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Can election be used in place of poll? Like when you vote for your favourite actor for the best actor of the decade can it be called an election? Or does election strictly mean a formal appointment of a politician for a position for example? Would it sound too weird if I called it an election?

Here is the thing: I have an app where people can vote for some stuff similar to some twitter polls: "Which one of these movies is better?" type of polls. But I don't want to label these things as polls for some aesthetics reasons what if I labeled these polls as "Elections". I can see technically it is wrong but would a native english speaker be weirded out and be like "What do you mean elections?" or would they just roll with it because it doesn't feel unnatural? Or I am open to any other suggestions.

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  • Already asked and closed on ELU Jan 4, 2023 at 9:49
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    Since Astralbee was kind enough to answer your question, you might do them the favour of accepting it. Jan 4, 2023 at 10:53

3 Answers 3

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Although they may appear to be used interchangeably when people talk of 'election day' or 'polling day', the words 'poll' and 'election' do not mean the same thing.

An election is where someone gets elected to fill an office or position. In a democratic election, the person is usually elected by the result of a poll. But polls can be done for various other things.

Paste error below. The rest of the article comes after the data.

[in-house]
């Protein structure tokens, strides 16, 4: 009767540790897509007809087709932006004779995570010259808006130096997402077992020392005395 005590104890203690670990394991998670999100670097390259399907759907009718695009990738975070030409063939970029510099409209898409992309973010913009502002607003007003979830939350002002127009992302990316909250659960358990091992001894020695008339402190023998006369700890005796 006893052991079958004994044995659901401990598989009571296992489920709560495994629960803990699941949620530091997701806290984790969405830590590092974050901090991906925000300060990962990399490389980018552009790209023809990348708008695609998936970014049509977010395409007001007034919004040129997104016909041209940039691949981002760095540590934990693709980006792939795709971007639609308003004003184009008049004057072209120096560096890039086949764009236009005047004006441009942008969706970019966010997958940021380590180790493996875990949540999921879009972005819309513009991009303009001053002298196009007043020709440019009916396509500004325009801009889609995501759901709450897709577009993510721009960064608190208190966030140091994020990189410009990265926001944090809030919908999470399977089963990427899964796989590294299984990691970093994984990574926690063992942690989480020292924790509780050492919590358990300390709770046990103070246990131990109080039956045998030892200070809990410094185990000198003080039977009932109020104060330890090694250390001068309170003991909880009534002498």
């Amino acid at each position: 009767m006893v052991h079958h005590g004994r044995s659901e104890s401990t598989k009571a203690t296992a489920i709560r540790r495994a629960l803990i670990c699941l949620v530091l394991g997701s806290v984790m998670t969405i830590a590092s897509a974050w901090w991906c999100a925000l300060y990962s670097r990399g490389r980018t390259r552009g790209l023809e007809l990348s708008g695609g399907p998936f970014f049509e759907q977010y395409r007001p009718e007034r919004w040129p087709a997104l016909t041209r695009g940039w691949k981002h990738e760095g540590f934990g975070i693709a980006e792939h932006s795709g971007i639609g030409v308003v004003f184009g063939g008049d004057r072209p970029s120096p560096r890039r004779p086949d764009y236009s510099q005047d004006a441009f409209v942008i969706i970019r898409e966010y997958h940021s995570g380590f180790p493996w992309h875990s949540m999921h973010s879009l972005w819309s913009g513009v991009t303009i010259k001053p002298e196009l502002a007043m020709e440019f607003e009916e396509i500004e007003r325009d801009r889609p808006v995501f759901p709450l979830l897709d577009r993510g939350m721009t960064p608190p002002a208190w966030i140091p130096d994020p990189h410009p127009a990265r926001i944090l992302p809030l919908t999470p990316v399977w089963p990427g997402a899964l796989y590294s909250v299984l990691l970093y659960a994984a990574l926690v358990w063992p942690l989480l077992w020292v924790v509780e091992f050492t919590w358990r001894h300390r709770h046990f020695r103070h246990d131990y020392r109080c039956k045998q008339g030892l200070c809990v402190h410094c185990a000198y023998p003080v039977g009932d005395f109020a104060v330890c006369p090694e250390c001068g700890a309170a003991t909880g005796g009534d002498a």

You would not use 'election' to describe a poll of people's favourite actors as nobody is being elected. If you really have an objection to the word 'poll', why not call it a 'vote', or a 'survey'?

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  • @Astralbee thank you for response, could you have a look at the edited question i provided some more details.
    – khatara
    Jan 5, 2023 at 3:26
  • @khatara I've read your edit and I don't see any significant change. Basically, if nobody is being elected, it isn't an election. If it's a poll, call it a poll.
    – Astralbee
    Jan 5, 2023 at 9:02
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A poll is any count of preferences. See Merriam-webster sense 4a

the casting or recording of the votes of a body of persons

and sense 5a:

a questioning or canvassing of persons selected at random or by quota to obtain information or opinions to be analyzed

Both ultimately derive from sense 1 "Head". A poll is in this original sense, a head-count.

The word "poll" can be used for a formal election. (I believe that it is more common in that sense in the UK.) but can be, and now mor often is, used for an informal opinion servery. That kind of poll is not usually called an election. So one might say that all elections are polls, but not all polls are elections.

UPDATE based on additions to the question:

A selection by votes among users of an app for questions such as "Which one of these movies is better?" is not likely to be cvalled an election, and if that term is used it may cause confusion, or be thought odd. Such a choice is most likely to be called a "poll", but it might be called a "vote". Calling it an "election" would, in my view, be unwise.

Elections, in addition to usually being for official or at least well-defined positions, generally have a limiterd and defiend electorate (set of possible voters). A choide in which any random person can participate, and no accoutn is kept of who does participate, is not likelyn to be called an "election".